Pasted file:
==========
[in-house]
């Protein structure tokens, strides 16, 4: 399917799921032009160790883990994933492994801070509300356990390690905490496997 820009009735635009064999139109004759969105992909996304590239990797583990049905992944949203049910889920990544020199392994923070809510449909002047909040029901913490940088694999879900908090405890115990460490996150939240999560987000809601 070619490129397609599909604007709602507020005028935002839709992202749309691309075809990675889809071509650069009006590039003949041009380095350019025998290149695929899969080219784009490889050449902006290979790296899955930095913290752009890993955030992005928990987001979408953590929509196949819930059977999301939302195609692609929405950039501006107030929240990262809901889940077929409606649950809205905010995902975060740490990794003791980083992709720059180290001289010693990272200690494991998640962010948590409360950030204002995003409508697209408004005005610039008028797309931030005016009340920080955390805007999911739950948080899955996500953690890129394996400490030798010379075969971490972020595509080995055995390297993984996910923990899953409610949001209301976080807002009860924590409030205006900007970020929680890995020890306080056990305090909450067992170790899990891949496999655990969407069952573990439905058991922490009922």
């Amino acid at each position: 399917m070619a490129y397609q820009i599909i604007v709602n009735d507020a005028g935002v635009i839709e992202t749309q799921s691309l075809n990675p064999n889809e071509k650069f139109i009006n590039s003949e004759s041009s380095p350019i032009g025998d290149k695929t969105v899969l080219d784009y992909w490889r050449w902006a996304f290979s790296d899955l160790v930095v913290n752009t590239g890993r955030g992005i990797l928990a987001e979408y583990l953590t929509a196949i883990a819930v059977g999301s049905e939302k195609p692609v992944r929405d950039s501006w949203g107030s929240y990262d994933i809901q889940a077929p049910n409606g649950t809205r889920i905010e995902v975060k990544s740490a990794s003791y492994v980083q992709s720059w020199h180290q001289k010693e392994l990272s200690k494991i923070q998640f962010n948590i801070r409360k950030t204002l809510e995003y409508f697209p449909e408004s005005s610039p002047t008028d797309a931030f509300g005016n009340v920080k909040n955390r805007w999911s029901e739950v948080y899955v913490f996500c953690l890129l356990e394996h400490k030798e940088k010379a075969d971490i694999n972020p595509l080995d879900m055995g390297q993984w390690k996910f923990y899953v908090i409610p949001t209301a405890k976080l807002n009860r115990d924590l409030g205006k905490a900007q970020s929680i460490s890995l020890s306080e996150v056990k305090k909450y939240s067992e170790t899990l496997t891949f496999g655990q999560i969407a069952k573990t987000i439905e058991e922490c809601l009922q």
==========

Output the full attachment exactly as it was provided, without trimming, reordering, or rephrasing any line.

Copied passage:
[in-house]
């Protein structure tokens, strides 16, 4: 399917799921032009160790883990994933492994801070509300356990390690905490496997 820009009735635009064999139109004759969105992909996304590239990797583990049905992944949203049910889920990544020199392994923070809510449909002047909040029901913490940088694999879900908090405890115990460490996150939240999560987000809601 070619490129397609599909604007709602507020005028935002839709992202749309691309075809990675889809071509650069009006590039003949041009380095350019025998290149695929899969080219784009490889050449902006290979790296899955930095913290752009890993955030992005928990987001979408953590929509196949819930059977999301939302195609692609929405950039501006107030929240990262809901889940077929409606649950809205905010995902975060740490990794003791980083992709720059180290001289010693990272200690494991998640962010948590409360950030204002995003409508697209408004005005610039008028797309931030005016009340920080955390805007999911739950948080899955996500953690890129394996400490030798010379075969971490972020595509080995055995390297993984996910923990899953409610949001209301976080807002009860924590409030205006900007970020929680890995020890306080056990305090909450067992170790899990891949496999655990969407069952573990439905058991922490009922």
């Amino acid at each position: 399917m070619a490129y397609q820009i599909i604007v709602n009735d507020a005028g935002v635009i839709e992202t749309q799921s691309l075809n990675p064999n889809e071509k650069f139109i009006n590039s003949e004759s041009s380095p350019i032009g025998d290149k695929t969105v899969l080219d784009y992909w490889r050449w902006a996304f290979s790296d899955l160790v930095v913290n752009t590239g890993r955030g992005i990797l928990a987001e979408y583990l953590t929509a196949i883990a819930v059977g999301s049905e939302k195609p692609v992944r929405d950039s501006w949203g107030s929240y990262d994933i809901q889940a077929p049910n409606g649950t809205r889920i905010e995902v975060k990544s740490a990794s003791y492994v980083q992709s720059w020199h180290q001289k010693e392994l990272s200690k494991i923070q998640f962010n948590i801070r409360k950030t204002l809510e995003y409508f697209p449909e408004s005005s610039p002047t008028d797309a931030f509300g005016n009340v920080k909040n955390r805007w999911s029901e739950v948080y899955v913490f996500c953690l890129l356990e394996h400490k030798e940088k010379a075969d971490i694999n972020p595509l080995d879900m055995g390297q993984w390690k996910f923990y899953v908090i409610p949001t209301a405890k976080l807002n009860r115990d924590l409030g205006k905490a900007q970020s929680i460490s890995l020890s306080e996150v056990k305090k909450y939240s067992e170790t899990l496997t891949f496999g655990q999560i969407a069952k573990t987000i439905e058991e922490c809601l009922q």